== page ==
The Australian government has increased the tax on tobacco and announced changes to labeling laws, which will mean that from 2012 cigarettes will need to be sold in plain packets without colors or brand logos.
Cigarette smoking is, after obesity, the second largest cause of preventable disease and premature death in Australia. Until fairly recently, it held the number one spot, and in many countries still does. The tax increase will add $2.16 to a pack of 30 or about 7c a cigarette. This is not a huge amount but may well encourage some to stop burning their money.
However, the government does not expect huge reductions in consumption as it is counting on an extra AUD $5 billion in revenue over the next four years. A statement said it expected consumption to drop 6% and that 2 or 3% of smokers would quit based on the price hike. The revenue raised will be used to fund hospitals and $27.8 million will be spent on anti smoking programs. The move has, of course been welcomed by the public health brigade on the basis that it will save lives. No doubt they are already devising ways to use the extra “funding” that is so beloved of those in public health.
The issue of packaging is interesting. Youth workers are not convinced that teenagers will be put off experimenting with smoking if it is in plain wrap. Equally, it is unlikely manufacturers would invest so much in branding if it makes no difference. However how are we to explain teenagers using marihuana or other illicit drugs, which do not come in, branded packages? The tobacco industry will get little sympathy. However that does not mean that the move will have much effect or has much basis other than allowing the government to “look to be doing something”.
I have no issue with an increased tax on cigarettes. As I have written previously smoking is a choice people make and they can choose to stop if it gets too expensive. Governments see smokers as a soft target and a group who wont get much sympathy. It can be argued that by putting the tax money raised into hospitals it is a form of “user pays” albeit a clumsy one.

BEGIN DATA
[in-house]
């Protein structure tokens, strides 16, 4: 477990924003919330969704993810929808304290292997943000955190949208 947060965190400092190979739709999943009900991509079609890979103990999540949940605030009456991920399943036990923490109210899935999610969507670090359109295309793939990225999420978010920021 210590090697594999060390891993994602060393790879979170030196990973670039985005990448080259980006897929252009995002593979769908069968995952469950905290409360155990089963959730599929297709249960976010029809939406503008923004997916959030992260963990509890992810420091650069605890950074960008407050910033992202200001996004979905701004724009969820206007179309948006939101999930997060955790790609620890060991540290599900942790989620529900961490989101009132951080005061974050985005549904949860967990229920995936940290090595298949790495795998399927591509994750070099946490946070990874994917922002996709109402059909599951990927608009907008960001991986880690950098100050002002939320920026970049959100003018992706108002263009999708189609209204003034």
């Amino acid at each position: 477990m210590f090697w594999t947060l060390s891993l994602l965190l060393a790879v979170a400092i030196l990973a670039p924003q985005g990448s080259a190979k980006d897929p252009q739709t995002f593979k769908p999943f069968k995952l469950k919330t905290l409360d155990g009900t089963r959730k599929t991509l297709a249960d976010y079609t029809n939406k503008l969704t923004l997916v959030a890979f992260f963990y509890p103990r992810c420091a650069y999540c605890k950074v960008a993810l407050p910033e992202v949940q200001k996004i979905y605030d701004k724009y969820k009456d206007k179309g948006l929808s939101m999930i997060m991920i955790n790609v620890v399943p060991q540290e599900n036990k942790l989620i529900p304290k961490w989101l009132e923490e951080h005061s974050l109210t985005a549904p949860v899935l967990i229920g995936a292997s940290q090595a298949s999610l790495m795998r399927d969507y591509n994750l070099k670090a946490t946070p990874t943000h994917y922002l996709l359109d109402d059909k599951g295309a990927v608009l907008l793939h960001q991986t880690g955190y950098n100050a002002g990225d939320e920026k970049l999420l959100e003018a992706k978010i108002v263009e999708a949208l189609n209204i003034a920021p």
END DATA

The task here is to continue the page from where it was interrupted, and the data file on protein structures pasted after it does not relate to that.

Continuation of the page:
I have an issue with dishonesty. This move has nothing to do with health. It is a revenue move. This is patently obvious in that the projections are for a significant increase in revenue. If there were a serious drop off in smoking revenue would be static or decline. Governments can be expected to dress up any tax hike (justified or not) and use spin. But what excuse do the public health people have?
The public health crew does not want to bite the hand that feeds them so they peddle the government line that these moves are about health whereas in fact they are not. They also tend to see being “anti” the tobacco industry as somehow an achievement of itself. Nothing like having an enemy to make yourself look like a hero.
The bottom line is that some people may, of their own volition, choose to stop smoking as a result of the tax increase. The increase is a reasonable revenue move by a government searching for dollars to fund its promises.
Can we just be honest about it, please?
Medical Doctor, author, speaker, media presenter and health industry consultant, Dr Joe Kosterich wants you to be healthy and get the most out of life.
Joe writes for numerous medical and mainstream publications, is clinical editor at Medical Forum Magazine, and is also a regular on radio and television.
Joe is Medical Advisor to Medicinal Cannabis Company Little Green Pharma, Chairman of Australian Tobacco Harm Reduction Association and sits on the board of Arthritis and Osteoporosis WA. He is often called to give opinions in medico legal cases.
He has self-published two books: Dr Joe’s DIY Health and 60 Minutes To Better Health.
Through all this he continues to see patients as a GP each week.